Google’s Material Design UI is Getting Revamped with New Colors, Iconography, and a Focus on Touch

Google’s Material Design UI is Getting Revamped with New Colors, Iconography, and a Focus on Touch

Material Design, the unified design language that launched alongside Android Lollipop, features flat, pastel color palettes, depth, soft lighting, and realistic physics. It’s meant to mimic the tactility of real-world objects without resorting to skeuomorphism; Google describes it as a synthesis of “classic principles” with “[the] innovation and possibility” of technology.

Since Material Design’s debut in 2014, it’s spread across the Android ecosystem like wildfire—not to mention Google apps such as YouTube, Chrome, Gmail, Hangouts, and Google Calendar. Floating action buttons, pleasant colors, and elevation techniques have been made available as part of the Material Components Library on GitHub (the follow-up to Android’s Design Support Library and Google’s web-focused Material Design Lite), which brings Material’s goodness to Android in the form of custom views, and to the web in the form of bundles that can be imported and used like standard HTML tags.


Now, on the eve of Material Design’s fourth anniversary, Google appears to be prepping the next generation of its paper-and-ink-inspired aesthetic: Material Design 2. Precious little information is publicly available about Material Design 2, the existence of which we uncovered this week in new commits in the Chromium Gerrit. We make no claims that it’s a proper successor to the newest Material Design framework, but the commits point to noticeable, if subtle, changes in color palettes, iconography, and touchscreen behavior.

Material Design 2 Shows up in the Chromium Gerrit

In early February, new commits on the Chromium Gerrit implemented “Material Design 2” UI in Chrome’s tabstrip—the draggable tabs containing webpage titles, favicons, and the “close tab” button above Chrome’s address bar.

The commits aren’t drastic, but make changes to the appearance of Chrome’s tabs. They increase the height of the tabstrip; make unspecified tweaks to tabs’ content layout, specifically to titles and alert indicators; and decrease tab touch width while increasing tab standard width. They explicitly don’t modify tab alert indicator colors, tab separator colors, the “new tab” button, or any tab typography.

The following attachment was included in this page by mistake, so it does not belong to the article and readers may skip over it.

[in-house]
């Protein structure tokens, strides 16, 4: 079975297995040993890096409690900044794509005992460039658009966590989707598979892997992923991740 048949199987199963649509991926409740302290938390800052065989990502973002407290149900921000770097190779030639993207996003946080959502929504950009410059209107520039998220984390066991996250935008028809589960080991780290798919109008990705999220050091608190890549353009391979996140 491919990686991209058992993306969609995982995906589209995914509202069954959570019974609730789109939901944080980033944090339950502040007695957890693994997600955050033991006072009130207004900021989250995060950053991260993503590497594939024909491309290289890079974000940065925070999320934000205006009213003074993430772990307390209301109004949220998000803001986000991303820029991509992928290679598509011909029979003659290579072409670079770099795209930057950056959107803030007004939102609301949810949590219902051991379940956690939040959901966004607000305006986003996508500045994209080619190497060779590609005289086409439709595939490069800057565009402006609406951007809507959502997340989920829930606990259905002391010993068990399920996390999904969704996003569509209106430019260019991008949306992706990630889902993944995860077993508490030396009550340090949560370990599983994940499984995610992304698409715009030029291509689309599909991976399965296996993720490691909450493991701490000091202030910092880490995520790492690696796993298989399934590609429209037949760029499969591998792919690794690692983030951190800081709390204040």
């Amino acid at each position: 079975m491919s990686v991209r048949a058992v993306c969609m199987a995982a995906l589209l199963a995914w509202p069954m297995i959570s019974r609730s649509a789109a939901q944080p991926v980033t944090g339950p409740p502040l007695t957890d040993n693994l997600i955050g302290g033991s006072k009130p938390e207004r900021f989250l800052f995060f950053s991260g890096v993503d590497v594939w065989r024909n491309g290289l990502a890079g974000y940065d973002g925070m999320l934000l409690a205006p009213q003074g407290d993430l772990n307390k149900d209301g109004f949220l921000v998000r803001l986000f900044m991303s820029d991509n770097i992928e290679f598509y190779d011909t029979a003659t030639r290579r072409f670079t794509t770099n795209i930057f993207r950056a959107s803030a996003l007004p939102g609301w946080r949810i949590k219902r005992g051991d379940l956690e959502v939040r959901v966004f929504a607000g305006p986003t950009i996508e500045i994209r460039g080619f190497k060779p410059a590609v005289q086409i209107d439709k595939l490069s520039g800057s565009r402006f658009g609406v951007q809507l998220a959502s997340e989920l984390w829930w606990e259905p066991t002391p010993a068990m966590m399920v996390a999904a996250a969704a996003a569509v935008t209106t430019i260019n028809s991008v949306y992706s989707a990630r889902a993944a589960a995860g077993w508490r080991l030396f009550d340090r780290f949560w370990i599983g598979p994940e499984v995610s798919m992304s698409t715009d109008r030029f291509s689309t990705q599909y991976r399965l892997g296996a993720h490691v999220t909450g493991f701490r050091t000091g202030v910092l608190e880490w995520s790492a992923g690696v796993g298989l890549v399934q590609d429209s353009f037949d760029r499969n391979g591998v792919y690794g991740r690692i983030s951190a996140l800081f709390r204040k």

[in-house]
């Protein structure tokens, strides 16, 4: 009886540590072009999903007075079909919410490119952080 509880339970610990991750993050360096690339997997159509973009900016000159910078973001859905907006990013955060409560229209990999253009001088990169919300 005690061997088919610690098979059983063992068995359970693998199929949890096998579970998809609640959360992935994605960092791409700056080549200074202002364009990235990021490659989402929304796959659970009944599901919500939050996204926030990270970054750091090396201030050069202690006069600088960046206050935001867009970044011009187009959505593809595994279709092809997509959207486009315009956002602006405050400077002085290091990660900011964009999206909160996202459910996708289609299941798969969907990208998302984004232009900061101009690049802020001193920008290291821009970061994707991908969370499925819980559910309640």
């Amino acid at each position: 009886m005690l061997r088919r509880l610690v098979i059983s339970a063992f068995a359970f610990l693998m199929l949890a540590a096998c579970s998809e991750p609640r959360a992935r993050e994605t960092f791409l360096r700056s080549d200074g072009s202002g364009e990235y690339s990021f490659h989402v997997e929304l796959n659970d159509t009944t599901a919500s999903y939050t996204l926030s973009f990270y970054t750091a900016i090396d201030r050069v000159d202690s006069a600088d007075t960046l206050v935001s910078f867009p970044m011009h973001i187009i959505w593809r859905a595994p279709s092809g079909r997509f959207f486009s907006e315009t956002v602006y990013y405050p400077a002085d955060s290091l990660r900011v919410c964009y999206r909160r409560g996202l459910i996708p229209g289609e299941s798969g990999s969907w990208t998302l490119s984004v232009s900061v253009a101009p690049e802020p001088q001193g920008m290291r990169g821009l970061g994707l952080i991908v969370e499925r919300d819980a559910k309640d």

A collection of Chrome tabs.

Revealingly, the commits make reference to a “Material Design 2” tab close button icon and “basic color constants required for Google Material Design 2”.

Digging deeper into the commit code shows new “Material Design 2” color palettes for grey, red, and red-dark Chromium themes, and new colors for the standard Chrome toolbar and incognito toolbar. We used a hexadecimal lookup table to generate the RGB swatches:

Material Design 2’s red is slightly darker than the current Material Design’s Red 800 (#C62828) and Red 600 (#E53935), while the new shades of grey (#3C4043, #5F6368, #BDC1C6, #F1F3F4) have a lighter, bluish tint. Material design features traditional greys, where R=G=B, while here, B>G>R at every shade (but only by 1-4 out of 255).

Material Design 2-compliant versions Chrome will also feature a much brighter toolbar than current builds—it’s nearly white compared to the current greyish color scheme.